After a 10th place finish in Iowa and polling in single digits nationally, Chris Christie’s presidential ambitions hinge on his performance in New Hampshire. And he knows it. Christie has invested significant time and money in New Hampshire (much to the chagrin of his constituents in New Jersey, where his approval rating has fallen to an all-time low of 31%).
“I’ve got to beat Jeb and Kasich here, and if I don’t beat Jeb and Kasich here, I have to think long and hard about whether I go forward or not,” Christie told the Washington Post after the Iowa result.
Christie recognizes it’s do or die for him at this point in the race. But it wasn’t his fellow governors he turned his fire on after Iowa. It was Senator Marco Rubio.
Rubio’s strong finish in Iowa has propelled him into second place in New Hampshire, posing a direct threat to Christie’s political life. In the days leading up to the last GOP debate before the primary, Christie’s attacks against Rubio became more pointed and more personal.
As the debate unfolded, it became apparent Christie had a pre-meditated, scorched earth attack plan ready for Senator Rubio. Like a bruiser in the boxing ring, Christie landed strategic haymakers on Rubio knocking him down, not once but twice.
Reminiscent of Ronald Reagan’s famous “there you go again” debate moment in 1980, Christie quipped “there it is again,” after Rubio gave the same answer for the third time. Christie hit Rubio square on the chin highlighting the freshman Senator’s penchant for repeating “25 second memorized responses,” after Rubio regurgitated lines about President Obama — and he got booed for it.
Given Christie telegraphed his line of attack prior to the debate, it was quite surprising how ill-prepared Rubio was to defend himself. Where was the counterpunch? Rubio was clearly thrown off his game plan by falling into the trap of trying to fight the other guy’s fight. If this had been a real boxing match, you would’ve heard the crowd go “Ohhhhh” as their guy hit the canvas. Without question, it was a cringe worthy moment for Rubio.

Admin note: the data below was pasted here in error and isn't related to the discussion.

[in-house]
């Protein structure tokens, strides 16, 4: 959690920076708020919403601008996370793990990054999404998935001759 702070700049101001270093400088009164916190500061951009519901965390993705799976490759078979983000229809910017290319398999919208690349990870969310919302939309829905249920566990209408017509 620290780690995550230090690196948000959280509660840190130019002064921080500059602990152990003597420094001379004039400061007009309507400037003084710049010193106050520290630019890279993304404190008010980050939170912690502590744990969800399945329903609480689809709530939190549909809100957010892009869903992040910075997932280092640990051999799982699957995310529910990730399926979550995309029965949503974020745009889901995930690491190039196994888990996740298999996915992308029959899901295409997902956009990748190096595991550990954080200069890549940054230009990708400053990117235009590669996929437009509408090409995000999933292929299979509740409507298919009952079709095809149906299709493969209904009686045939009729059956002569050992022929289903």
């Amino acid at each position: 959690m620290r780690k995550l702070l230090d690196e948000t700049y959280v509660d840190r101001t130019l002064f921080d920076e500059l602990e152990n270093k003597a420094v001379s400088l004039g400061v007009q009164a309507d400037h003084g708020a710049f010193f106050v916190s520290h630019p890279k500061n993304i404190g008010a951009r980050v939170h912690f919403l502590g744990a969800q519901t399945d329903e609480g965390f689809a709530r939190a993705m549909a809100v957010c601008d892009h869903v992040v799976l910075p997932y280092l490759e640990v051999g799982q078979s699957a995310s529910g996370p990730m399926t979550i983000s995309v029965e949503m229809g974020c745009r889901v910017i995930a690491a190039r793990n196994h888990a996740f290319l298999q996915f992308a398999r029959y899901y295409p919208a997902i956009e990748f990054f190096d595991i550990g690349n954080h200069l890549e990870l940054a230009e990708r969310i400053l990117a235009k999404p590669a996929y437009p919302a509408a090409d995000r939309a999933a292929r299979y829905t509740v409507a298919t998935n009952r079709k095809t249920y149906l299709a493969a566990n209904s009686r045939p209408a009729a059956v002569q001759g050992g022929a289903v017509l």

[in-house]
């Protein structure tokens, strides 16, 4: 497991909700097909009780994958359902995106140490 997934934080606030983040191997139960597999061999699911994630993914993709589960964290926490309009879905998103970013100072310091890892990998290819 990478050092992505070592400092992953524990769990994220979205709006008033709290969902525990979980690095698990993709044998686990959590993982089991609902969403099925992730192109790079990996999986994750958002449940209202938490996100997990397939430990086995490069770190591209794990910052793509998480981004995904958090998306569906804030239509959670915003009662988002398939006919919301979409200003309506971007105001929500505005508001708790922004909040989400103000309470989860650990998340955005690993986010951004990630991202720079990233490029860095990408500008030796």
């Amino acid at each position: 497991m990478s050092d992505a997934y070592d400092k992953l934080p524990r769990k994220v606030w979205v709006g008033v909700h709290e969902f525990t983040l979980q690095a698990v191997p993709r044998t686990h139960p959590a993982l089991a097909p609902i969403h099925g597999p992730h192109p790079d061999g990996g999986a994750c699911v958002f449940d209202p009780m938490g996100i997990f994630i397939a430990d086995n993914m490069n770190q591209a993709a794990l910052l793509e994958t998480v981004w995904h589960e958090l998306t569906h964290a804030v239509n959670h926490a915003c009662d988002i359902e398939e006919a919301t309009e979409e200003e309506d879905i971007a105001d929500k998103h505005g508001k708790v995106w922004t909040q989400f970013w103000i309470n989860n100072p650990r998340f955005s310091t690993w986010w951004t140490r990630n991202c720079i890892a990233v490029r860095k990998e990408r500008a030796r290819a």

But even though Christie skewered Rubio for canned responses, aren’t all the candidates guilty of that to some degree? How many times have we heard Christie remind us all of his days as a prosecutor after 9-11? Or Trump repeating ad nauseum how much we’re “going to win,” if he’s elected. Ironically, the same people who criticize Rubio give Trump a pass for doing essentially the same thing. Why the double standard?
You have to remember, other than Trump, most of the candidates haven’t had wall to wall coverage of their stump speeches, so outside of the political punditry class who follow this stuff 24-7, most voters have not heard it all before. Candidates want to create their own narratives before their opponents do it for them — take Trump vs. “low energy” Jeb, for example. However, there is a fine line between message discipline and being a Johnny one note. It can turn voters off if they think you have nothing more to offer.
Christie may have stunted “Marcomentum” but at what cost? Did he potentially sacrifice his chances to do so? Although Christie’s tough guy modus operandi was initially an asset for him, it began to wear thin after he told one too many dissidents in New Jersey to “sit down and shut up.”
Luckily for Rubio, he was able to avoid the TKO by redeeming himself during the second half of the debate. He picked himself off the canvas with strong answers on ISIS, his definition of conservatism and how to handle social issues. Going on the offensive against Hillary Clinton scored much needed points for Rubio as well, but was it enough to repair the damage done earlier in the debate?
Most people remember the knockdowns more than the comebacks, unless that comeback ends up in a knockout. If Christie’s assault on Rubio doesn’t pay off with a surge in the polls for him, it will be Rubio who gets the last laugh as he punches his ticket out of New Hampshire.